The study was published on October 14th in the advance online edition of the journal Nature.
Since the mid-1990s, sphingosine-1-phosphate (S1P) has become one of the most widely studied lipid mediators. Many of the biological effects of S1P are mediated by signalling through cell surface receptors but researchers led by a team at Virginia Commonwealth University School of Medicine have now discovered a new role for this versatile lipid. Writing in the September 4th issue of the journal Science, they report that S1P is also produced in the cell nucleus by type 2 sphingosine kinase and plays an important role in gene regulation by inhibiting histone deacetylases (HDACs). Histones are the main protein component of chromatin and play a role in gene regulation, a function which is further refined by post-translational modifications. Acetylation of positively charged amino groups on the histone by histone acetyltransferase enzymes reduces its ability to bind to negatively charged phosphate residues on DNA and allows gene transcription to take place. HDACs are a family of enzymes that remove these acetyl groups, increasing binding to DNA and preventing transcription. The use of synthetic HDAC inhibitors as chemotherapeutic agents to treat a variety of cancers is being explored but physiological regulators of HDACs had not previously been identified. The new study shows that S1P is an important endogenous epigenetic regulator of gene expression and may help in the design of new HDAC inhibitors.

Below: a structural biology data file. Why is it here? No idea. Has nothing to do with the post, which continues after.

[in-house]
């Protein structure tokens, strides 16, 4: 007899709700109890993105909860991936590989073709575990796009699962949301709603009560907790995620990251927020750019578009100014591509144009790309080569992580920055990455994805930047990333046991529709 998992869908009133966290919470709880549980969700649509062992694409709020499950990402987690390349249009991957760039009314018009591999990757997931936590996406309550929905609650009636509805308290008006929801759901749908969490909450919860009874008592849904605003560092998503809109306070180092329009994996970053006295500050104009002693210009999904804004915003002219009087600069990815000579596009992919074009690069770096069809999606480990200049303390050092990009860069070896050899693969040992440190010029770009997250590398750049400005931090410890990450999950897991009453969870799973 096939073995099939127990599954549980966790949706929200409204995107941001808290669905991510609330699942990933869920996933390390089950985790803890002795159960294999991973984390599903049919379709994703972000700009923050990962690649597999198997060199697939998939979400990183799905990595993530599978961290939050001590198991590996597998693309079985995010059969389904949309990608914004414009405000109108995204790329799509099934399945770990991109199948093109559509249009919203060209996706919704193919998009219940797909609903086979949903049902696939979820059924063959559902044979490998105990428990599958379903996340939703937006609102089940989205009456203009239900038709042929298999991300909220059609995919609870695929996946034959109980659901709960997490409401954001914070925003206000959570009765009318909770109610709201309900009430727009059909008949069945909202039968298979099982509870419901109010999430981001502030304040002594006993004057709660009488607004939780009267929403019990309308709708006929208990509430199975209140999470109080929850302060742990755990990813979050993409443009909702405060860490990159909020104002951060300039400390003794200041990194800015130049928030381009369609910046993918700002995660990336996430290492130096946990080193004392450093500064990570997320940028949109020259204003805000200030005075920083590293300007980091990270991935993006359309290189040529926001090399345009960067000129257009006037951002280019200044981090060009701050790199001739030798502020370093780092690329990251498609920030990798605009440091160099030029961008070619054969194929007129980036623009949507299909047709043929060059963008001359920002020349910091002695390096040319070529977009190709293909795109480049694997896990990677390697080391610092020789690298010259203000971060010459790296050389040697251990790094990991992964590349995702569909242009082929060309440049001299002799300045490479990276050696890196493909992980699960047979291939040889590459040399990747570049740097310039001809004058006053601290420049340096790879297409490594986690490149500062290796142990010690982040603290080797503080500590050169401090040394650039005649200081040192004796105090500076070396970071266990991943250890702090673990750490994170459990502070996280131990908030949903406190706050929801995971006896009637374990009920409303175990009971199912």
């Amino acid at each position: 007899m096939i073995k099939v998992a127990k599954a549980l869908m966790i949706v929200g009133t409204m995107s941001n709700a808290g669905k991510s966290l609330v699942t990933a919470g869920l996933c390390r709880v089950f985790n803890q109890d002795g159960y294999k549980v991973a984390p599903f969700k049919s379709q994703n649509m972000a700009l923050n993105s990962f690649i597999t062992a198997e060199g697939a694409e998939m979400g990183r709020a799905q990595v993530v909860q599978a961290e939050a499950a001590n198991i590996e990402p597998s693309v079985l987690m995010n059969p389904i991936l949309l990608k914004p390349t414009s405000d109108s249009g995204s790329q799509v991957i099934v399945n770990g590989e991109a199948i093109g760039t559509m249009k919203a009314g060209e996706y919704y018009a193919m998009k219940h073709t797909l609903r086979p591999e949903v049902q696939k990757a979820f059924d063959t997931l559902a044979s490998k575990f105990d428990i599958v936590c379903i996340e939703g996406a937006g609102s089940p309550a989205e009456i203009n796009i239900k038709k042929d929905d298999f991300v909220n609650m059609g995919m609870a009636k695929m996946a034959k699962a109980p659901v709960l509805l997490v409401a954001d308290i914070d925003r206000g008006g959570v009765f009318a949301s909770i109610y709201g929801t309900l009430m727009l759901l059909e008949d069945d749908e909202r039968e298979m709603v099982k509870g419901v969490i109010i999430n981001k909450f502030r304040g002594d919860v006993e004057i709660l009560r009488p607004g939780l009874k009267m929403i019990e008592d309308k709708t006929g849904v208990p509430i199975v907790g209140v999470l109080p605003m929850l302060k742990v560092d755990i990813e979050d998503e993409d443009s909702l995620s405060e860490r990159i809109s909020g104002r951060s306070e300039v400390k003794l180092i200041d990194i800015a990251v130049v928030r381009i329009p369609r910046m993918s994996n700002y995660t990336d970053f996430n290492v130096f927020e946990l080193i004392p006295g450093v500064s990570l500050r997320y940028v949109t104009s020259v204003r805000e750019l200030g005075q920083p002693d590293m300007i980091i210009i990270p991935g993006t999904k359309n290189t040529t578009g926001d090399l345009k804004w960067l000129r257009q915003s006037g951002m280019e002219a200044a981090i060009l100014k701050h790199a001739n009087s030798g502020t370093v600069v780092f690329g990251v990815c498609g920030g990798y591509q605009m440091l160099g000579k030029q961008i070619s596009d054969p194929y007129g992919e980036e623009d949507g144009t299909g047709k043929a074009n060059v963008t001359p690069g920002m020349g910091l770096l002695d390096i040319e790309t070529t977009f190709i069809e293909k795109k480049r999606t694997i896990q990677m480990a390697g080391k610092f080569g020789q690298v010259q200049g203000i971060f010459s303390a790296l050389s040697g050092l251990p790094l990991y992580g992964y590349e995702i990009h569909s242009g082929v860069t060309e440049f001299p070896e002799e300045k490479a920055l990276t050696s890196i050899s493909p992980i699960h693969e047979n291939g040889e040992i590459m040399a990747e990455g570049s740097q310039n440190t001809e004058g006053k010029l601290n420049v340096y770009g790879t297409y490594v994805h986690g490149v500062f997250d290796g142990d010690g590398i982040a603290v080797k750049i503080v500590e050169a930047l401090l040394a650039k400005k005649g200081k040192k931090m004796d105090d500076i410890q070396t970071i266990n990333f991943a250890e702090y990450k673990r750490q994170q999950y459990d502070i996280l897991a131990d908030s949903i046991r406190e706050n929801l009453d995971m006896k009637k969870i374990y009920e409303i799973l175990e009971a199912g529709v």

The link between diet and epigenetics in humans is notoriously difficult to study since people are, unsurprisingly, resistant to being fed a strictly controlled diet. Researchers at the Karolinska Institute have, however, shown that exposure to fatty acids can cause epigenetic modifications in muscle cells from healthy individuals that are the same as changes seen in people with type II diabetes.
Both hereditary and environmental factors are believed to play a role in the development of type II diabetes which is characterised by reduced sensitivity to insulin and a reduced ability to consume energy in the form of glucose. The team had previously shown that, in skeletal muscle cells from individuals with early-onset diabetes, the gene for PGC-1α (peroxisome proliferator-activated receptor-gamma coactivator 1α) is hypermethylated and shows reduced expression levels. PGC-1α is a promiscuous co-activator that plays a key role in regulating mitochondrial function and metabolism. In the present study, the team showed that DNA methylation occurs rapidly when cells from healthy individuals are exposed to factors linked to diabetes such as the fatty acid, palmitic acid, and the cytokine, TNF-α. It remains to be seen whether dietary factors substantially influence methylation of the gene for PGC-1α but the study suggests a mechanism whereby over-consumption of fatty foods could promote the development of type II diabetes. Since some epigenetic modifications are known to be inheritable, the study also raises the interesting question of whether the consequences of dietary excess can be visited on future generations.